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 Table of Contents  
EDITORIAL
Year : 2022  |  Volume : 12  |  Issue : 3  |  Page : 218-219

Emergency computed tomography scans in trauma: Where radiology is lacking the clinician fills the gap!


1 Department of Radiology, Nelson R Mandela School of Clinical Medicine, University of KwaZulu-Natal, Congella, Durban, South Africa
2 Trauma and Burn Service, Inkosi Albert Luthuli Central Hospital, Mayville; Surgical Sciences, Nelson R Mandela School of Clinical Medicine, University of KwaZulu-Natal, Congella, Durban, South Africa

Date of Submission30-Jul-2022
Date of Acceptance30-Jul-2022
Date of Web Publication15-Sep-2022

Correspondence Address:
Prof. Timothy Craig Hardcastle
Trauma and Burn Service, Inkosi Albert Luthuli Central Hospital, 800 Vusi Mzimela Rd., Mayville, Durban; Department of Surgical Sciences, Nelson R Mandela School of Clinical Medicine, University of KwaZulu-Natal, Congella, Durban
South Africa
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Source of Support: None, Conflict of Interest: None


DOI: 10.4103/aihb.aihb_146_22

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How to cite this article:
Parag P, Hardcastle TC. Emergency computed tomography scans in trauma: Where radiology is lacking the clinician fills the gap!. Adv Hum Biol 2022;12:218-9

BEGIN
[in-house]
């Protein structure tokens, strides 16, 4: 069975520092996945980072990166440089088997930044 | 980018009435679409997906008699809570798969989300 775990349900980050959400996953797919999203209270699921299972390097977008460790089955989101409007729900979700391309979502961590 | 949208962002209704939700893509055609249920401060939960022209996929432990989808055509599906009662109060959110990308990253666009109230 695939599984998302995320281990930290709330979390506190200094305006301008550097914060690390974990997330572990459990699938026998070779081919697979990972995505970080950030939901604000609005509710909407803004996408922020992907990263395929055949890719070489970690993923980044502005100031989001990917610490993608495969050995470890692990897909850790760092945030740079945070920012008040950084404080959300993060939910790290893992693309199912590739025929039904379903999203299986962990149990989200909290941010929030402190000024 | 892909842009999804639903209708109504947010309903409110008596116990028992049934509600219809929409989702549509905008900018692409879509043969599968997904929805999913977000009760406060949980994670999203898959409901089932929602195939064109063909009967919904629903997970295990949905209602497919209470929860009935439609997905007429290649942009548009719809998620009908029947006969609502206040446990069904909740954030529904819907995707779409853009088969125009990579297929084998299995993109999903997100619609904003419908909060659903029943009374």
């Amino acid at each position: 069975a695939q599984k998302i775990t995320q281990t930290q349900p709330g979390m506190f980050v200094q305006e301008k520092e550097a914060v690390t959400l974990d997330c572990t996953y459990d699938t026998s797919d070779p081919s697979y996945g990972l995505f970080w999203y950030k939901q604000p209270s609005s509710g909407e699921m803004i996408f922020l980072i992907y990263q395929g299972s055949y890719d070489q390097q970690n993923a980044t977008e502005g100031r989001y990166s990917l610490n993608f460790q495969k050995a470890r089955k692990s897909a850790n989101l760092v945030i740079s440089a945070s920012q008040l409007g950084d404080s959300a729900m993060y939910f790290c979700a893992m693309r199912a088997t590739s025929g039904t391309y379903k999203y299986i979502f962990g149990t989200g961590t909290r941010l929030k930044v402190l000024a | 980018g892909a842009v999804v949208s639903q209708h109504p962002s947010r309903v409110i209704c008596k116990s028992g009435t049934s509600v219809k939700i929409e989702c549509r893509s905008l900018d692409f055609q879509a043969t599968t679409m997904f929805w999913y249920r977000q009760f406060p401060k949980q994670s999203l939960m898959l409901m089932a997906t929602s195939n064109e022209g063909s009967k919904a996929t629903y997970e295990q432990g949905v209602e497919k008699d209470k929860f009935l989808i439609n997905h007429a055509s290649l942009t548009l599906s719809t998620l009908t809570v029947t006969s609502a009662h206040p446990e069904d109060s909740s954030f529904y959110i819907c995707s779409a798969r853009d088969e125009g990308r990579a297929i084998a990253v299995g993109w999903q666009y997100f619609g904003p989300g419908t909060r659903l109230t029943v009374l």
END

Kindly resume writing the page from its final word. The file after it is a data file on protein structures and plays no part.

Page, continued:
How to cite this URL:
Parag P, Hardcastle TC. Emergency computed tomography scans in trauma: Where radiology is lacking the clinician fills the gap!. Adv Hum Biol [serial online] 2022 [cited 2022 Sep 25];12:218-9. Available from: https://www.aihbonline.com/text.asp?2022/12/3/218/356107



Approximately 4.7 million people die each year due to trauma, accounting for 8.5% of global deaths and it is estimated that 973 million people suffer from injuries that warrant emergency medical attention every year.[1] Interpersonal violence and road traffic collisions are the chief contributors to the high rate of morbidity and mortality, particularly in low- and middle-income countries (LMICs). LMICs account for approximately 90% of all global cases of trauma-related mortality.[2]

Radiology department workloads have increased in recent years and the availability of radiologists is inadequate worldwide, particularly in in LMIC.[3] Resource restriction is a major concern for major trauma care in LMIC and time is of the essence in managing the trauma patient.

In severe trauma, radiology is the key to the early diagnosis and management of the injured patient. Computed tomography (CT) scanning is utilised as an important diagnostic tool in the assessment of trauma patients.[4] CT angiography is the initial diagnostic imaging examination of haemodynamically stable patients with suspected arterial injuries.[5] Traumatic brain injury and vascular injury are particularly time sensitive as life or limb are often at risk.

Emergency CT scans in trauma are usually interpreted by the attending doctor and plans to manage the patient are implemented before the formal radiological report is available. Timeous evaluation of the CT scan in trauma is crucial in managing the patient; given the high trauma burden and scarcity of radiologists in LMIC.

We investigated the discrepancy in the interpretation of emergency CT scans in head injury between the neurosurgeon and radiologist as well as the interpretation of CT angiograms in vascular trauma by the vascular surgeon and radiologist. The difference in surgeon and radiologist interpretation of emergency trauma CT scans was determined and the impact on patient management and outcome was assessed.